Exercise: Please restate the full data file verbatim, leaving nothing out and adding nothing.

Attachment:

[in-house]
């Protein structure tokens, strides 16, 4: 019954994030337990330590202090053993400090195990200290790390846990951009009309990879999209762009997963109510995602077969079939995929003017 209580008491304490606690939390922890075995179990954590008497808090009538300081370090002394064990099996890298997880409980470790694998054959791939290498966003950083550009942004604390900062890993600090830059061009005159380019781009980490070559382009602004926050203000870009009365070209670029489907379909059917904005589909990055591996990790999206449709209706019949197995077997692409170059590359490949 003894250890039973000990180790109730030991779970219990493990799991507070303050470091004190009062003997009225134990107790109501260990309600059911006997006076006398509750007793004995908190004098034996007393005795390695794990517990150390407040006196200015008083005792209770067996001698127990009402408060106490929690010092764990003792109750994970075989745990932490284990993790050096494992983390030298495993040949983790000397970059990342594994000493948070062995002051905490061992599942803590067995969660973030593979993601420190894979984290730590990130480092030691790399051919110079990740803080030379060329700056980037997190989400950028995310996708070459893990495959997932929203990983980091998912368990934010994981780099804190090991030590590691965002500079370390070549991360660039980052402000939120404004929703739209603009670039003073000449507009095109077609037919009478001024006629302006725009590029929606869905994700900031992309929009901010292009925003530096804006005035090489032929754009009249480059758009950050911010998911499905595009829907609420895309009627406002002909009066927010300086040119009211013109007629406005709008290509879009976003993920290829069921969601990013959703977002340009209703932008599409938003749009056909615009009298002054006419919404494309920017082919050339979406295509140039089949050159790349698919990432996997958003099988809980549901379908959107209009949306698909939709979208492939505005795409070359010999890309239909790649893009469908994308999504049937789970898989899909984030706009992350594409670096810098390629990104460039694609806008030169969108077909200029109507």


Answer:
[in-house]
């Protein structure tokens, strides 16, 4: 019954994030337990330590202090053993400090195990200290790390846990951009009309990879999209762009997963109510995602077969079939995929003017 209580008491304490606690939390922890075995179990954590008497808090009538300081370090002394064990099996890298997880409980470790694998054959791939290498966003950083550009942004604390900062890993600090830059061009005159380019781009980490070559382009602004926050203000870009009365070209670029489907379909059917904005589909990055591996990790999206449709209706019949197995077997692409170059590359490949 003894250890039973000990180790109730030991779970219990493990799991507070303050470091004190009062003997009225134990107790109501260990309600059911006997006076006398509750007793004995908190004098034996007393005795390695794990517990150390407040006196200015008083005792209770067996001698127990009402408060106490929690010092764990003792109750994970075989745990932490284990993790050096494992983390030298495993040949983790000397970059990342594994000493948070062995002051905490061992599942803590067995969660973030593979993601420190894979984290730590990130480092030691790399051919110079990740803080030379060329700056980037997190989400950028995310996708070459893990495959997932929203990983980091998912368990934010994981780099804190090991030590590691965002500079370390070549991360660039980052402000939120404004929703739209603009670039003073000449507009095109077609037919009478001024006629302006725009590029929606869905994700900031992309929009901010292009925003530096804006005035090489032929754009009249480059758009950050911010998911499905595009829907609420895309009627406002002909009066927010300086040119009211013109007629406005709008290509879009976003993920290829069921969601990013959703977002340009209703932008599409938003749009056909615009009298002054006419919404494309920017082919050339979406295509140039089949050159790349698919990432996997958003099988809980549901379908959107209009949306698909939709979208492939505005795409070359010999890309239909790649893009469908994308999504049937789970898989899909984030706009992350594409670096810098390629990104460039694609806008030169969108077909200029109507």